Not limited by skies, India’s spacetech start-ups look at different segments to enter next growth orbit

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After the successful launch of India’s first privately built Vikram-S rocket on November 18, the ambitions of several other spacetech start-ups have soared. These companies, which are developing everything from rockets to satellites to space applications, look at the achievement of Kondapur (Telangana)-based Skyroot Aerospace, which puts their sector on a high growth trajectory.

For example, within a week of the Skyroot launch, spacetech start-ups Pixel and Dhruv Space will send their payloads on space agency Indian Space Research Organisation’s (ISRO) workhorse, the Polar Satellite Launch Vehicle (PSLV), at 1156 IST. Saturday.

Former Managing Director of Mahindra & Mahindra, one of the country’s leading automakers and current Chairman, IN-SPACe, the single window nodal agency for promoting and regulating space-tech players, Dr. Pawan Goenka on the tremendous growth potential I am completely sure. Spacetech sector of the country.

“This first rocket launch by Skyroot is perhaps the most important milestone for the Indian private space sector as the space reforms announced by India are indicative of the increasingly transformative journey we are witnessing,” he added.

However, the momentum was perhaps set on June 30 itself when high-end technology payloads from Bengaluru-based Digantara Aerospace and Hyderabad-based Dhruva Space were successfully launched from the prestigious Satish Dhawan Space Center (SDSC) in Andhra Pradesh on July 1.

In an earlier interview with Business Today, Dr. Goenka accurately predicted a surge in the second half of 2022 in apparent breakthroughs by startups in this space. Was celebrated

Awais Ahmed, founder and CEO of small hyperspectral satellite maker Pixel, felt that the country’s spacetech sector has seen substantial growth in the past three years. Earlier this year, Bengaluru-based Pixel sent a satellite into space using Elon Musk-promoted SpaceX’s Falcon 9 rocket.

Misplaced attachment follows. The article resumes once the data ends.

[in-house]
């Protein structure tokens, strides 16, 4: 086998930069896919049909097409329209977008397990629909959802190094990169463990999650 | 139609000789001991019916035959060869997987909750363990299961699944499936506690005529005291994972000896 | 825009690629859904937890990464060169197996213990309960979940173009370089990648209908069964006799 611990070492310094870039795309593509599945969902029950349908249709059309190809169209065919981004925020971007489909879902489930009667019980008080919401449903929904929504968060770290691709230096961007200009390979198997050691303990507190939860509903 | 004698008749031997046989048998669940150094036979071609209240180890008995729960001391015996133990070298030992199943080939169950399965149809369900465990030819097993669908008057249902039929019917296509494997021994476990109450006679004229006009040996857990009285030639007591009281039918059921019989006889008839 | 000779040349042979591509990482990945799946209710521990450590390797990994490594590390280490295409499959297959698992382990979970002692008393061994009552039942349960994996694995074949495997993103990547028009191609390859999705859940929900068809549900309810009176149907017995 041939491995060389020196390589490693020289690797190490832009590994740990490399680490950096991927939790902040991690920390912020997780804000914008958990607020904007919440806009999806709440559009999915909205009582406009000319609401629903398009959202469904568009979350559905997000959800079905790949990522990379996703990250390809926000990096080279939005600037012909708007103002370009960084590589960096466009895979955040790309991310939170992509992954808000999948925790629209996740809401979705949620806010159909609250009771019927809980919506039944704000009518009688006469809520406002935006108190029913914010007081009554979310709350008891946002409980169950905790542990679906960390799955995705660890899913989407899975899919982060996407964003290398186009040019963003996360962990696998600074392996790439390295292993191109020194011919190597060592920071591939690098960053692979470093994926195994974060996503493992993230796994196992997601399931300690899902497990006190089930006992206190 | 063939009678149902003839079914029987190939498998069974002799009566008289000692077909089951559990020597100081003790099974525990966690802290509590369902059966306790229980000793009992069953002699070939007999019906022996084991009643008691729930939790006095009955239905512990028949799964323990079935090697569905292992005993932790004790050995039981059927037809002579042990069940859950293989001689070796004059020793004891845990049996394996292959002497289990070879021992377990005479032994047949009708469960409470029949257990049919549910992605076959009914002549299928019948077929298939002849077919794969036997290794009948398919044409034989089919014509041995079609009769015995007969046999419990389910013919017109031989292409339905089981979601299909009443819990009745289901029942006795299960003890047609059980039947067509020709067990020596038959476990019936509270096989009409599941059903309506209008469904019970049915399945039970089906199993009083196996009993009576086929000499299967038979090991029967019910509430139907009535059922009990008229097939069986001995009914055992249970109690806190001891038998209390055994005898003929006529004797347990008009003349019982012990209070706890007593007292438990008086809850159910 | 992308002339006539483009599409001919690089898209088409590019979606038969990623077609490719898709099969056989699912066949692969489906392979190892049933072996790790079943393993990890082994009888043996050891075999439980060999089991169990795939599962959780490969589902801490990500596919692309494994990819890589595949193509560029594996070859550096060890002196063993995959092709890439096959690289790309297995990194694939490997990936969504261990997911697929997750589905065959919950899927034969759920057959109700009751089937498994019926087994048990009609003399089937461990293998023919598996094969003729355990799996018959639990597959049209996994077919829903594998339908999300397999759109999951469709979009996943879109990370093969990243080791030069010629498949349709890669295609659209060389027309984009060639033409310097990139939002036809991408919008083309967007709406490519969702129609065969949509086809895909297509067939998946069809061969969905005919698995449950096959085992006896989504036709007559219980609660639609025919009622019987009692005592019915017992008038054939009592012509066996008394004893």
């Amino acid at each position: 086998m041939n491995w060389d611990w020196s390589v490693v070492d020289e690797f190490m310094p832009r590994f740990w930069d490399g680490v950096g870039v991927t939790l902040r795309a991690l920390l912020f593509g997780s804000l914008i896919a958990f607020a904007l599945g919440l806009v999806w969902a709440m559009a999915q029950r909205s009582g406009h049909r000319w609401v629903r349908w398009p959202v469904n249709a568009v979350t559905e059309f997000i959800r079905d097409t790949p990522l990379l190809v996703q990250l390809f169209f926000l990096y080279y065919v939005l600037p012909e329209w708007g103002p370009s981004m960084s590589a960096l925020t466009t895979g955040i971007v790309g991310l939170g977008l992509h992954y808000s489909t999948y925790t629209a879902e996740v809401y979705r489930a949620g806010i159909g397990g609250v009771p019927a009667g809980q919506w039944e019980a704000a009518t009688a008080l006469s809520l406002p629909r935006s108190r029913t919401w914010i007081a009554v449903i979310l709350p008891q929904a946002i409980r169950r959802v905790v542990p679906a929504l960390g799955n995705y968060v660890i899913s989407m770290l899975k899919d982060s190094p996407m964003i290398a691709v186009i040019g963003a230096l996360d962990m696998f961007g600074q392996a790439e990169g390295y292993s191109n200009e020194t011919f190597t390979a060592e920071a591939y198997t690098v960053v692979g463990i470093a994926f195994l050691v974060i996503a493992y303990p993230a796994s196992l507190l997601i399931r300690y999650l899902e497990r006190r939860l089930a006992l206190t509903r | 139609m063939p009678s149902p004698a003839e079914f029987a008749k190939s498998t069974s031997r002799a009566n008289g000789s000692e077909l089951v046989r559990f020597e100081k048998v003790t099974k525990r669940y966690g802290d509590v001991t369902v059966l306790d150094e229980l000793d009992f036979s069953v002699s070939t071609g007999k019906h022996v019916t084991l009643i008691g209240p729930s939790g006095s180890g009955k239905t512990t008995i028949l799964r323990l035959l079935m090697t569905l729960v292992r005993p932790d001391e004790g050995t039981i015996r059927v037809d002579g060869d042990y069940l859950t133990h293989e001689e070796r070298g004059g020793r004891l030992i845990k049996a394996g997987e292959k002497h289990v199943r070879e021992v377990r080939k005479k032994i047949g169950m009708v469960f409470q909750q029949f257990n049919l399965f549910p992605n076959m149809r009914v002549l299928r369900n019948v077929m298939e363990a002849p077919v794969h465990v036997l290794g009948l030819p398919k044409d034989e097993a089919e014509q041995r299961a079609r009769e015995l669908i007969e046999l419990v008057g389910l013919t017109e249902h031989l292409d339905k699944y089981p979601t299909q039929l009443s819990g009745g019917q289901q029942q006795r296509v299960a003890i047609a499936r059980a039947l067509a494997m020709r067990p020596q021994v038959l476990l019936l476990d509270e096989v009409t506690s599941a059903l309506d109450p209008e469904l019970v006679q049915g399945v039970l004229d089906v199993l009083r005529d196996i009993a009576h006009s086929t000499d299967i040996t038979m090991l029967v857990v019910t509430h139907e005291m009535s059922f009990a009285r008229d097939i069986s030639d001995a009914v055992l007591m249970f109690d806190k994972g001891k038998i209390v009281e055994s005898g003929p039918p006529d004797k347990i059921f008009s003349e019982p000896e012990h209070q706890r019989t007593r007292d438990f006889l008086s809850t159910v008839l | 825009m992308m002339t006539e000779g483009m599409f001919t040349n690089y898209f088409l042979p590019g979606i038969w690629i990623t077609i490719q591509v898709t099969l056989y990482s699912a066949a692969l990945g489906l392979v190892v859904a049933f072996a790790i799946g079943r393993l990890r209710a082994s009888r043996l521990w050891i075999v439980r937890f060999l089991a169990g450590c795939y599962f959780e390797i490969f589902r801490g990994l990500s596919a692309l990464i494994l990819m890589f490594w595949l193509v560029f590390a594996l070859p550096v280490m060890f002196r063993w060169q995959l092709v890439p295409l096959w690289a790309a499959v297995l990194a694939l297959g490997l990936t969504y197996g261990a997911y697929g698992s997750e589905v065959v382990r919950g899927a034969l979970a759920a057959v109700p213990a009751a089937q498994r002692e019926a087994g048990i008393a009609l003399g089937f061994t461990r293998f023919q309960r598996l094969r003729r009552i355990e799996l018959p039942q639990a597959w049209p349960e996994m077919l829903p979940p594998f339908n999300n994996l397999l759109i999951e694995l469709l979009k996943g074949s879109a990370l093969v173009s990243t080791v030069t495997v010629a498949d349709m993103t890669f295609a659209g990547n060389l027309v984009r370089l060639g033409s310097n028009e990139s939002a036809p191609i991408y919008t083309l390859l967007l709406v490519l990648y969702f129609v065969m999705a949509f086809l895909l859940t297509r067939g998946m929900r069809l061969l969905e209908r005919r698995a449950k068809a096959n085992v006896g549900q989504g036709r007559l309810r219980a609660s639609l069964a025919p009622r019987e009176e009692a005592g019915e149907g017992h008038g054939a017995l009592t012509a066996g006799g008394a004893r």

“We have been a fan of Skyroute ever since we started our space journey. We are eagerly waiting to someday launch our satellites along with them,” commented Ahmed.

Pixel will put into space its third earth imaging satellite Anand (Arth Anand), while Dhruva Space will launch its Thibeault series of communication satellites.

“In June we successfully space-qualified our Orbital Satellite Deployer on PSLV. Saturday’s launch will help demonstrate and qualify our indigenously developed 0.5U CubeSat nanosatellites, Thybolt-1 and Thybolt-2,” said Kranti Chand, head of strategy and special projects at Dhruva Space.

Aimed at amateur radio or ham users, the Thiebault mission is supported by several notable radio clubs across the country, including the Star Fleet Amateur Radio Club, National Institute for Amateur Radio (NIAR), Indian Institute of Hams, Aniruddha’s Disaster Management Academy, West. Bengal Amateur Radio Club, Indian Academy of Communication and Disaster Management and SSM College of Engineering. It is estimated that there are over 22,000 licensed ham radio operators in India.

“The potential is huge!”

A faculty member in the Department of Aerospace Engineering at the Indian Institute of Technology (IIT)-Madras and co-founder of The E-Plane Company, Prof. Satyanarayan R Chakraborty observed that the country has emerged as the carrier of the world’s payloads in outer space. Incidentally, Prof. Chakraborty has successfully incubated several startups, including Chennai-headquartered Agnikul, which recently tested the world’s first single-piece 3D-printed rocket engine, and is now preparing to send its first Agnibaan rocket into space. Used to be.

Pro. “With the SSLVs of ISRO, Skyroot and Agnikul, all put together, we could potentially become the space lorry, if you want to haul all the stuff to the world,” Chakraborty said. “The next thing that is possible is that startups can take advantage of ISRO’s success and take humans at least to Low Earth Orbit (LEO) for tourism. The potential is huge!”

Anirudh Sharma, co-founder and CEO of Digantara Research and Technologies, describes 2022 as a “transformational year” for Indian spacetech startups.

“The last one year has seen a paradigm shift in the private Indian space ecosystem. Spacetech start-ups in India have demonstrated time and again their ability to independently build critical technology and government support to realize technology has given them the confidence to leapfrog into building products for the world Sharma commented.

Digantara is already building a Space Situational Awareness (SSA) observatory in the hill state of Uttarakhand to track satellites and space debris in LEO and Geosynchronous Earth Orbit (GEO) to offer global space traffic management operations.

With a significant 36 per cent share, the satellite services and applications segment will be the largest segment of India’s space economy, noted a joint study released by EY and the Indian Space Association (ISPA) in October.

Elaborating on the report’s projections, Lt Gen AK Bhatt, Director General, ISpA, said, “India’s space economy is set to grow to $13 billion and the space launch segment is projected to grow fastest at 13 per cent CAGR by 2025. percentage, which will further be driven by increasing private participation, adoption of latest technology and lower cost of launch services.

In addition, the country’s satellite manufacturing capacity is expected to grow from $2.1 billion in 2020 to $3.2 billion by 2025.

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